A lot of the confusion seems to come from how autistic people interpret instructions. Generally, they require very precise, clear, unambiguous dialogue. For example, show a graph to a typical autistic person and ask them to comment on it, and it is likely they will say something along the lines of “it’s a graph”. But if you take a moment to explain what it is you want them to analyse, and ask for their opinion, and you are likely to be rewarded.

While some minor training will be beneficial for instructing managers on how to communicate with autistic workers, this training will be modest at best and will only be likely to have wider benefits in the workplace as a whole. Learning to communicate more clearly, and being extra conscious of the individual conditions of employees, can only ever be a good thing. 

Making your workplace neurodiverse-friendly

With all of the advantages — and the minimal disadvantages — of hiring a neurodiverse team, there is no reason why most companies shouldn’t strive for a diverse workforce. The final obstacle autistic workers face is another myth: that it is too expensive or inconvenient to accommodate them. 

This myth is even weaker now that many people are working from home full-time. And while it's true that autistic people do tend to experience a greater sensitivity to their surroundings, and especially to bright lights and some noises, most ways to accommodate these sensitivities are inexpensive and very minor. And these short-term accommodations are likely to pay dividends in the future as your new neurodiverse employees set about implementing their skills at work.

Adjustments can be as simple as relocating a desk in a quieter part of the office. Commutes are another thing that can be distressing to autistic workers, but by simply adjusting commute times to avoid rush hour (if there will still be a rush hour post-coronavirus), can go a great deal to rectifying this.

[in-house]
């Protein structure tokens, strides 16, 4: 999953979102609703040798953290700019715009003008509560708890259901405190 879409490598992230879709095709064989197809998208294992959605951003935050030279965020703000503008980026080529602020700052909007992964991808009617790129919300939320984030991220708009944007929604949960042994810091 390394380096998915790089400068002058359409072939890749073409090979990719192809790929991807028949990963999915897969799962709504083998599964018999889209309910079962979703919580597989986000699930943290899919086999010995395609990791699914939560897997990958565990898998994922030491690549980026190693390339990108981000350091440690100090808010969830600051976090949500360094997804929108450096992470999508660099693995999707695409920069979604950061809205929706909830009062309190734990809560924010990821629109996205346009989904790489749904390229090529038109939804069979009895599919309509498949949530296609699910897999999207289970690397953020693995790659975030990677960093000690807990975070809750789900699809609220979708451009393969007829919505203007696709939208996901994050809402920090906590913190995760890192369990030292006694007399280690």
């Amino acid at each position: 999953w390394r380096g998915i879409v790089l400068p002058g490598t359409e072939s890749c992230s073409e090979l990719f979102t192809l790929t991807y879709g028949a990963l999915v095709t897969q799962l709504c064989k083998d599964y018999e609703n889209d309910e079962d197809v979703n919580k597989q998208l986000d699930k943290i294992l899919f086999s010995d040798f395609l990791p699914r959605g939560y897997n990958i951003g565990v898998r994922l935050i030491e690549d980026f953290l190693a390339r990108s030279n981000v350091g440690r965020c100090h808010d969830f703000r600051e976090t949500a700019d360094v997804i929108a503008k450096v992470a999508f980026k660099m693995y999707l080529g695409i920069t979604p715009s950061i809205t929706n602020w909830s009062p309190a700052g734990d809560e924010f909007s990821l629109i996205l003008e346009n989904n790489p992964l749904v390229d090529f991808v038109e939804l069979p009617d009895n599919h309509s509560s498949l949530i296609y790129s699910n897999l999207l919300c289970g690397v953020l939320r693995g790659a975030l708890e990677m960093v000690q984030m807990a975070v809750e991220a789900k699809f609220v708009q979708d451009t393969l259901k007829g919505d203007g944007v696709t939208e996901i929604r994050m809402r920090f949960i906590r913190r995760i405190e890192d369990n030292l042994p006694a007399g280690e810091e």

Another positive is that, by taking the necessary steps to make your working environment more inclusive, you will have forever opened up the gates for a more inclusive workforce. This can make you eligible for the government’s Disability Confident scheme, making your business more attractive to employees in the future. 

Finally, the most important adjustment is to accept autistic workers for who they are, and have a general understanding of their developments, along with their advantages and disadvantages. 

Interviewing and hiring neurodiverse workers

Recruitment post-lockdown is already vastly different from what it once was. So now is the perfect time to go one step further and implement new measures that are accommodating for neurodiverse people. As mentioned above, autistic people often require super-specific, detailed information. This needs to be reflected in any job postings, descriptions and advertisements. A neurodiverse thinker must understand exactly what the role will expect from them — this is another adjustment that can only have all-round benefits, for all future job postings,  neurotypical candidates or not. 

Secondly, it's crucial to acknowledge that interviews are, by design, high-stress, and actually tend to assess people for how socially skilled they are, and not their work skills. Obviously this puts autistic people at a disadvantage. With neurodiverse candidates, it makes far more sense to have them put their skills to the test in a non-verbal way. Of course, you can (and should) still ask questions. But try to ask them in a more relaxed, informal way. Again, it is hard to argue why this approach shouldn’t be standard practise across all industries anyway.  

All of the changes recommended here are minor and most likely feasible to all businesses — even SMEs. And they are only likely to ever have positive side-effects across the board, positively impacting on all workers including neurotypical people. 

About the Author

This article was written by Thomas Owen, Logistics Manager at Viking Extrusions, a company that manufactures silicone rubber extrusions. Their expert staff have crafted over 7,000 different stock dies for silicone rubber profiles, silicone cords and silicone tubes, meaning they can create thousands of silicone extrusions without producing a new tool.